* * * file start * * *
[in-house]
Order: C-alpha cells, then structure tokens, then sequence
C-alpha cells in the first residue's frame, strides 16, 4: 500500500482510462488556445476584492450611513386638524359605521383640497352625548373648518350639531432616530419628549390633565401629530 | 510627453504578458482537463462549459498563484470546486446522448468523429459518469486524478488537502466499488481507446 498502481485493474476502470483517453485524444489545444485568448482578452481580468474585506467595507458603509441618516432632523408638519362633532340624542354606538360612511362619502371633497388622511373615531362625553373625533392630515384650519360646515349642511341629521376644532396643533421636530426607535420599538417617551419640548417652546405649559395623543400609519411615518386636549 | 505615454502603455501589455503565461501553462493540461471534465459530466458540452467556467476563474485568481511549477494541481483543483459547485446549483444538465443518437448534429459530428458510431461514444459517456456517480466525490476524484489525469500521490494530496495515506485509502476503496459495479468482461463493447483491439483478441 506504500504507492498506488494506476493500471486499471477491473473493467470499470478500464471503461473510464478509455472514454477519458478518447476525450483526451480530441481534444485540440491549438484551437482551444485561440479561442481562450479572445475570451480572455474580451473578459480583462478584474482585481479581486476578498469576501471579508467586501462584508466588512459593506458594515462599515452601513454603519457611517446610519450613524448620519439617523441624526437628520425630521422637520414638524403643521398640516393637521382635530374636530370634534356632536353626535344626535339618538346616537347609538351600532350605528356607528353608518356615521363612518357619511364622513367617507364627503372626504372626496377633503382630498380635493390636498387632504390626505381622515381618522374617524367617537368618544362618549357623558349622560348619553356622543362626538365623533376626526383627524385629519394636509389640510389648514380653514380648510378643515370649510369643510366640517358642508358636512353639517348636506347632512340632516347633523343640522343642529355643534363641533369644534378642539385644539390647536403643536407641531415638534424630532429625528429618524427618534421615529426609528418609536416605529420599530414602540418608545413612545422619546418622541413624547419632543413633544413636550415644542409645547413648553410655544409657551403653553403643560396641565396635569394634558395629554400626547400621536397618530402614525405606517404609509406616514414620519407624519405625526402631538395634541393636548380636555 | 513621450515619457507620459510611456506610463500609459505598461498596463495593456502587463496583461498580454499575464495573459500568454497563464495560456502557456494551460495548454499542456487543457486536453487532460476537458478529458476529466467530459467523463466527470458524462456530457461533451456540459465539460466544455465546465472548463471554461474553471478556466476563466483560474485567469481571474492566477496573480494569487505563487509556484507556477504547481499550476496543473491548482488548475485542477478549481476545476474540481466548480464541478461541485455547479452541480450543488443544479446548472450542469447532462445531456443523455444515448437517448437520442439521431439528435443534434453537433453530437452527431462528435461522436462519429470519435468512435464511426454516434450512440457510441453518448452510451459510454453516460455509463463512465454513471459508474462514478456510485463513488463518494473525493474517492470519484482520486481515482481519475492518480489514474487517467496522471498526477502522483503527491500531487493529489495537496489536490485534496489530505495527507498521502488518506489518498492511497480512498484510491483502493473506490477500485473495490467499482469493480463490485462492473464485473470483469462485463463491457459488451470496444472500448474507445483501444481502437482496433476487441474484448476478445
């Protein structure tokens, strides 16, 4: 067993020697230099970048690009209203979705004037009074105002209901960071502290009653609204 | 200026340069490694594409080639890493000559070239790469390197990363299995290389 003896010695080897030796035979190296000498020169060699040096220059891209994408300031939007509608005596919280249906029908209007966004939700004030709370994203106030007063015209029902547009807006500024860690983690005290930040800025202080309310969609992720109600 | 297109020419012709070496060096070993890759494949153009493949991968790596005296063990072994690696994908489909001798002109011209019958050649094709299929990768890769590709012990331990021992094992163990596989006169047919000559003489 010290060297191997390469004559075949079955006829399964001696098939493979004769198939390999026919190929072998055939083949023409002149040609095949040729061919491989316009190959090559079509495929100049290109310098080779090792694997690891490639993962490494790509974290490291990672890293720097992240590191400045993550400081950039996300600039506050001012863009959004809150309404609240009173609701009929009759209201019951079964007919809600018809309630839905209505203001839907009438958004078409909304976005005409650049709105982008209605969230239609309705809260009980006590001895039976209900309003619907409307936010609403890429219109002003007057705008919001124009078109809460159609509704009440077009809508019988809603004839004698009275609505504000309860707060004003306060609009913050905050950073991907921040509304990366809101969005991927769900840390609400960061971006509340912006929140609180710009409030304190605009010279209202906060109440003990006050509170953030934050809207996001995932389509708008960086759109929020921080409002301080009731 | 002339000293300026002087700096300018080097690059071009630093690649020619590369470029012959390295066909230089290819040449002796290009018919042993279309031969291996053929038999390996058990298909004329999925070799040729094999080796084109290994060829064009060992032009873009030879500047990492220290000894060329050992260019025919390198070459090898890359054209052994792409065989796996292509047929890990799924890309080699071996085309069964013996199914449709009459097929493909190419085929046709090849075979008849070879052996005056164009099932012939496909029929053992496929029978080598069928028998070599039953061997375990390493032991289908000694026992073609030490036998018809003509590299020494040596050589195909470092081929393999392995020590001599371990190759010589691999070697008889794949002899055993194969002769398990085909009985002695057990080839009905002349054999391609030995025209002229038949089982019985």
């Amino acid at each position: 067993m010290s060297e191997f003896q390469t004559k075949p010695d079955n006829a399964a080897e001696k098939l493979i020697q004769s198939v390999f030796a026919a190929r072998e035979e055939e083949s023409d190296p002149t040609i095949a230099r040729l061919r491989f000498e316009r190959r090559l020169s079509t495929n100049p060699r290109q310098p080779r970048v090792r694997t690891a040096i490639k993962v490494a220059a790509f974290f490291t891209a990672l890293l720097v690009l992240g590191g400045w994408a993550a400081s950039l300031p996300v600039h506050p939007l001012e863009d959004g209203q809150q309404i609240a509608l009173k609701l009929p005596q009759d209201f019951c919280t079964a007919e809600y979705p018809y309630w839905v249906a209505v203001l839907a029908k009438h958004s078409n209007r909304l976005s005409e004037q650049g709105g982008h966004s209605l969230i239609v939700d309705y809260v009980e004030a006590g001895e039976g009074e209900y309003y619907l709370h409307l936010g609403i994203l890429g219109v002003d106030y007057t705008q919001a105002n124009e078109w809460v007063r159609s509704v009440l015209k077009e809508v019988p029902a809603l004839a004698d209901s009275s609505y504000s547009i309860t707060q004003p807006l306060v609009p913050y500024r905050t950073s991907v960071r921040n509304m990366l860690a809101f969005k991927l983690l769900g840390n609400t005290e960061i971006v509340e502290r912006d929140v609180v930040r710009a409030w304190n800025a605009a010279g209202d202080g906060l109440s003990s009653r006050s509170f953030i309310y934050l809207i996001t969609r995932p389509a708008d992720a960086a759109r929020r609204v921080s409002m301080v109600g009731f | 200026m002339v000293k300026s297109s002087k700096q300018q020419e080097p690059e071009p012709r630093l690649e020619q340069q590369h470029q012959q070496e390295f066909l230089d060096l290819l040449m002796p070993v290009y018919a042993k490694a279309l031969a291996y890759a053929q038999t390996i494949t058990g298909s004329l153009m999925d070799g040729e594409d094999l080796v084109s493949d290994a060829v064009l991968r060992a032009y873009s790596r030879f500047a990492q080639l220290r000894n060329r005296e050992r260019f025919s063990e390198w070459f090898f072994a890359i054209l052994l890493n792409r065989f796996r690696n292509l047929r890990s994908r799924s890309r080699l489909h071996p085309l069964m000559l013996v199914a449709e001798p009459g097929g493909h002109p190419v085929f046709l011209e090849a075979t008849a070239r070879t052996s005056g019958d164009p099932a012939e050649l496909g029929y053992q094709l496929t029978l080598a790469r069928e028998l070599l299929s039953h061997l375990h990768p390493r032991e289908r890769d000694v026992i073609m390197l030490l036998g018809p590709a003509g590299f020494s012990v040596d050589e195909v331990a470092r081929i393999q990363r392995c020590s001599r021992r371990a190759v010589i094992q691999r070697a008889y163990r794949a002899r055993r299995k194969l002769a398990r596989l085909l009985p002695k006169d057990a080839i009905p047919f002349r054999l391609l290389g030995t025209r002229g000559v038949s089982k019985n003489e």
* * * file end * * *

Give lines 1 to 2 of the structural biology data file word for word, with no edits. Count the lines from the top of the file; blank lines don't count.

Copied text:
[in-house]
Order: C-alpha cells, then structure tokens, then sequence